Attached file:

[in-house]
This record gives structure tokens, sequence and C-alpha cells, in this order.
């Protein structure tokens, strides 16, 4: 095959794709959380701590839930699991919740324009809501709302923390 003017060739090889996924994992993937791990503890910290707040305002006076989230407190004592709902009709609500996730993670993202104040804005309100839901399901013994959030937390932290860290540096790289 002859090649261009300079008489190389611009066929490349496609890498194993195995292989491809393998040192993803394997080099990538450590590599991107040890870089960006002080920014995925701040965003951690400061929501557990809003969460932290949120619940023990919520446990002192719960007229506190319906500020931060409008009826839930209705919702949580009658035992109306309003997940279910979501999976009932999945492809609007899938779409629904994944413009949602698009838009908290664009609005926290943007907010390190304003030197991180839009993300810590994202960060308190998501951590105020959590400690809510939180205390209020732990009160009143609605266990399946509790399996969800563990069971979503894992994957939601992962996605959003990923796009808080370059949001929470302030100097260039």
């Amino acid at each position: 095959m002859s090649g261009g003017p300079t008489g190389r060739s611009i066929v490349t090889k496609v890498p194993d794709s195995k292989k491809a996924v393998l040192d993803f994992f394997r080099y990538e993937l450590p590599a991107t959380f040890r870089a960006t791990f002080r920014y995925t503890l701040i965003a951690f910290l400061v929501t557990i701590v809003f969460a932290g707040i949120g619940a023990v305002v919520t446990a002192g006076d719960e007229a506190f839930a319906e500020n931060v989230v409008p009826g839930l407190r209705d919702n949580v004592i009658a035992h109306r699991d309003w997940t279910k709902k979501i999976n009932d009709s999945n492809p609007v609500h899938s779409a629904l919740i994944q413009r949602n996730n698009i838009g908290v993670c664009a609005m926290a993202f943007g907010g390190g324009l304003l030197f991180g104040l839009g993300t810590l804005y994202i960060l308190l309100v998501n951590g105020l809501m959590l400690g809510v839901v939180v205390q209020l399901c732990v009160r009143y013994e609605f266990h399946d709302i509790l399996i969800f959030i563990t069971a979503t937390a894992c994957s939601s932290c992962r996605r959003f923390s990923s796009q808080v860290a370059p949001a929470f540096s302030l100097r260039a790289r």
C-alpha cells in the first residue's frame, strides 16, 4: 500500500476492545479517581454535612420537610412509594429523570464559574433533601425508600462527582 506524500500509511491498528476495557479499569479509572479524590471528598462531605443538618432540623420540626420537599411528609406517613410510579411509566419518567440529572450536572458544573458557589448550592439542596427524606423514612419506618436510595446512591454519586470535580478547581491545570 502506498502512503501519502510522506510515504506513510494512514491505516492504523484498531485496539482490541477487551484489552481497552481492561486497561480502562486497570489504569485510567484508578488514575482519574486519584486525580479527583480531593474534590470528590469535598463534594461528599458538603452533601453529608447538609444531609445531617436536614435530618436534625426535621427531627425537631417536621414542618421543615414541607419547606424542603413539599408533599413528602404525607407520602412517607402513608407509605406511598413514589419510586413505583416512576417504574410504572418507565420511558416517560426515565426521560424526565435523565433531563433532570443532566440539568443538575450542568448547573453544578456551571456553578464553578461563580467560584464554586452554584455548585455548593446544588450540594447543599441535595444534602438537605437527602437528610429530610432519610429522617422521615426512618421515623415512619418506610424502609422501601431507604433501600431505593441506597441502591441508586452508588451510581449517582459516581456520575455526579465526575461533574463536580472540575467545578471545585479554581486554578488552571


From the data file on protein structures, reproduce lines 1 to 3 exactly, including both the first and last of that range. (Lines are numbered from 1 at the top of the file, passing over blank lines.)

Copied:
[in-house]
This record gives structure tokens, sequence and C-alpha cells, in this order.
């Protein structure tokens, strides 16, 4: 095959794709959380701590839930699991919740324009809501709302923390 003017060739090889996924994992993937791990503890910290707040305002006076989230407190004592709902009709609500996730993670993202104040804005309100839901399901013994959030937390932290860290540096790289 002859090649261009300079008489190389611009066929490349496609890498194993195995292989491809393998040192993803394997080099990538450590590599991107040890870089960006002080920014995925701040965003951690400061929501557990809003969460932290949120619940023990919520446990002192719960007229506190319906500020931060409008009826839930209705919702949580009658035992109306309003997940279910979501999976009932999945492809609007899938779409629904994944413009949602698009838009908290664009609005926290943007907010390190304003030197991180839009993300810590994202960060308190998501951590105020959590400690809510939180205390209020732990009160009143609605266990399946509790399996969800563990069971979503894992994957939601992962996605959003990923796009808080370059949001929470302030100097260039």